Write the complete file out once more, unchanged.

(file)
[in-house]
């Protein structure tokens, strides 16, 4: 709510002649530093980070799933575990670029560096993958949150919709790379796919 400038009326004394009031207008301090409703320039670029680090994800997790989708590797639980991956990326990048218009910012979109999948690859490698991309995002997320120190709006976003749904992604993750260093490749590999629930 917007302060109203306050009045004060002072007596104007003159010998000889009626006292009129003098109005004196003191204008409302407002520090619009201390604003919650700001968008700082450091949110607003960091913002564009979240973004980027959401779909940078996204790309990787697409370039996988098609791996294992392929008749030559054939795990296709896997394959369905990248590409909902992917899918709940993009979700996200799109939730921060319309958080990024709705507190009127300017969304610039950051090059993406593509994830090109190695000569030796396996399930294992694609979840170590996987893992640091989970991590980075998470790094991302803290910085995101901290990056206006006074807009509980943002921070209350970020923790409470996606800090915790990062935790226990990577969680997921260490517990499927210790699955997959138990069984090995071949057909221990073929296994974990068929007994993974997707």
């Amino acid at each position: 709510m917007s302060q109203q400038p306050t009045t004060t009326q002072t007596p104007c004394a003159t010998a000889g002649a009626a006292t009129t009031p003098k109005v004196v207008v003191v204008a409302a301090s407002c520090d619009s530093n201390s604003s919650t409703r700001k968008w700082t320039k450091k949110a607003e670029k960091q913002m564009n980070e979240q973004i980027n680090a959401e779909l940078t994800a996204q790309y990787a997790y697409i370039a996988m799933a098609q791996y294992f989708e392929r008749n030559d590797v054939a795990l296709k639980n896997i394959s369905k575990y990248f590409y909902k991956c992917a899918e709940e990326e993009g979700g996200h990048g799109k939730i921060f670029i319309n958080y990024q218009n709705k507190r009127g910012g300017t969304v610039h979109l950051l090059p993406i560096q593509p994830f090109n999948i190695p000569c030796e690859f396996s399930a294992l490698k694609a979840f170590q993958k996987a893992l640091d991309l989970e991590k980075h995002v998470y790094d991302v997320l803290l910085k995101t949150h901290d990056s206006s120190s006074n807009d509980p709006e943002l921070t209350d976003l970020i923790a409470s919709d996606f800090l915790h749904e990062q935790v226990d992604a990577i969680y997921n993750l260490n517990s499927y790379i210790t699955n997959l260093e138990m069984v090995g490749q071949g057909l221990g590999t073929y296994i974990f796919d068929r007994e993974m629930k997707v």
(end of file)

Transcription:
[in-house]
């Protein structure tokens, strides 16, 4: 709510002649530093980070799933575990670029560096993958949150919709790379796919 400038009326004394009031207008301090409703320039670029680090994800997790989708590797639980991956990326990048218009910012979109999948690859490698991309995002997320120190709006976003749904992604993750260093490749590999629930 917007302060109203306050009045004060002072007596104007003159010998000889009626006292009129003098109005004196003191204008409302407002520090619009201390604003919650700001968008700082450091949110607003960091913002564009979240973004980027959401779909940078996204790309990787697409370039996988098609791996294992392929008749030559054939795990296709896997394959369905990248590409909902992917899918709940993009979700996200799109939730921060319309958080990024709705507190009127300017969304610039950051090059993406593509994830090109190695000569030796396996399930294992694609979840170590996987893992640091989970991590980075998470790094991302803290910085995101901290990056206006006074807009509980943002921070209350970020923790409470996606800090915790990062935790226990990577969680997921260490517990499927210790699955997959138990069984090995071949057909221990073929296994974990068929007994993974997707």
């Amino acid at each position: 709510m917007s302060q109203q400038p306050t009045t004060t009326q002072t007596p104007c004394a003159t010998a000889g002649a009626a006292t009129t009031p003098k109005v004196v207008v003191v204008a409302a301090s407002c520090d619009s530093n201390s604003s919650t409703r700001k968008w700082t320039k450091k949110a607003e670029k960091q913002m564009n980070e979240q973004i980027n680090a959401e779909l940078t994800a996204q790309y990787a997790y697409i370039a996988m799933a098609q791996y294992f989708e392929r008749n030559d590797v054939a795990l296709k639980n896997i394959s369905k575990y990248f590409y909902k991956c992917a899918e709940e990326e993009g979700g996200h990048g799109k939730i921060f670029i319309n958080y990024q218009n709705k507190r009127g910012g300017t969304v610039h979109l950051l090059p993406i560096q593509p994830f090109n999948i190695p000569c030796e690859f396996s399930a294992l490698k694609a979840f170590q993958k996987a893992l640091d991309l989970e991590k980075h995002v998470y790094d991302v997320l803290l910085k995101t949150h901290d990056s206006s120190s006074n807009d509980p709006e943002l921070t209350d976003l970020i923790a409470s919709d996606f800090l915790h749904e990062q935790v226990d992604a990577i969680y997921n993750l260490n517990s499927y790379i210790t699955n997959l260093e138990m069984v090995g490749q071949g057909l221990g590999t073929y296994i974990f796919d068929r007994e993974m629930k997707v």